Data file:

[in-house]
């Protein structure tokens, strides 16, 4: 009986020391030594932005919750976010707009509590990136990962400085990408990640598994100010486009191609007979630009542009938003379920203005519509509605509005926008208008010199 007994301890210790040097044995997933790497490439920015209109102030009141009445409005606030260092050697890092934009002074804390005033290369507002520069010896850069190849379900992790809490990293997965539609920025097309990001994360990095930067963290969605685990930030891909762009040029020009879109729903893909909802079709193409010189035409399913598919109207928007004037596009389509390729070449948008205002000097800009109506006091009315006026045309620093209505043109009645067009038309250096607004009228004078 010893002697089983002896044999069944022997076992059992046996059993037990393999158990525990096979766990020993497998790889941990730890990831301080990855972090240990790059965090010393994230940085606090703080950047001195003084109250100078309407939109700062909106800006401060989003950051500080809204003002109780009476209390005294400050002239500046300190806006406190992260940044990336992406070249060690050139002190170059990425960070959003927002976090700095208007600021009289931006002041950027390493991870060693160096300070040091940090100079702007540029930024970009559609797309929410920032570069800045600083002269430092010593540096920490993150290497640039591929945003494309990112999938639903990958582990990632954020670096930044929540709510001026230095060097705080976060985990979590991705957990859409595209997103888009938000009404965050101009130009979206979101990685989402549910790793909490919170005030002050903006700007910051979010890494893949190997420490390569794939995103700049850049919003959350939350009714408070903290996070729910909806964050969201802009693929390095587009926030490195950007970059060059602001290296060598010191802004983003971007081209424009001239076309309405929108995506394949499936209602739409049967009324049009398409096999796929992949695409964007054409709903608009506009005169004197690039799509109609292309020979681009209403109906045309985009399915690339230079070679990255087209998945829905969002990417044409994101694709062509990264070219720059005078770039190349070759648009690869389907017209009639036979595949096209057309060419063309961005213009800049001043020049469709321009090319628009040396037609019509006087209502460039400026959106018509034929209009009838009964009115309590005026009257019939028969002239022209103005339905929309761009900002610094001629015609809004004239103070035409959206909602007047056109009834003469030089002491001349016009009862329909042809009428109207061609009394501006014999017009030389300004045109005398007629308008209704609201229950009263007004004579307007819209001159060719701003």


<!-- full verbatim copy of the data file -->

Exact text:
[in-house]
């Protein structure tokens, strides 16, 4: 009986020391030594932005919750976010707009509590990136990962400085990408990640598994100010486009191609007979630009542009938003379920203005519509509605509005926008208008010199 007994301890210790040097044995997933790497490439920015209109102030009141009445409005606030260092050697890092934009002074804390005033290369507002520069010896850069190849379900992790809490990293997965539609920025097309990001994360990095930067963290969605685990930030891909762009040029020009879109729903893909909802079709193409010189035409399913598919109207928007004037596009389509390729070449948008205002000097800009109506006091009315006026045309620093209505043109009645067009038309250096607004009228004078 010893002697089983002896044999069944022997076992059992046996059993037990393999158990525990096979766990020993497998790889941990730890990831301080990855972090240990790059965090010393994230940085606090703080950047001195003084109250100078309407939109700062909106800006401060989003950051500080809204003002109780009476209390005294400050002239500046300190806006406190992260940044990336992406070249060690050139002190170059990425960070959003927002976090700095208007600021009289931006002041950027390493991870060693160096300070040091940090100079702007540029930024970009559609797309929410920032570069800045600083002269430092010593540096920490993150290497640039591929945003494309990112999938639903990958582990990632954020670096930044929540709510001026230095060097705080976060985990979590991705957990859409595209997103888009938000009404965050101009130009979206979101990685989402549910790793909490919170005030002050903006700007910051979010890494893949190997420490390569794939995103700049850049919003959350939350009714408070903290996070729910909806964050969201802009693929390095587009926030490195950007970059060059602001290296060598010191802004983003971007081209424009001239076309309405929108995506394949499936209602739409049967009324049009398409096999796929992949695409964007054409709903608009506009005169004197690039799509109609292309020979681009209403109906045309985009399915690339230079070679990255087209998945829905969002990417044409994101694709062509990264070219720059005078770039190349070759648009690869389907017209009639036979595949096209057309060419063309961005213009800049001043020049469709321009090319628009040396037609019509006087209502460039400026959106018509034929209009009838009964009115309590005026009257019939028969002239022209103005339905929309761009900002610094001629015609809004004239103070035409959206909602007047056109009834003469030089002491001349016009009862329909042809009428109207061609009394501006014999017009030389300004045109005398007629308008209704609201229950009263007004004579307007819209001159060719701003």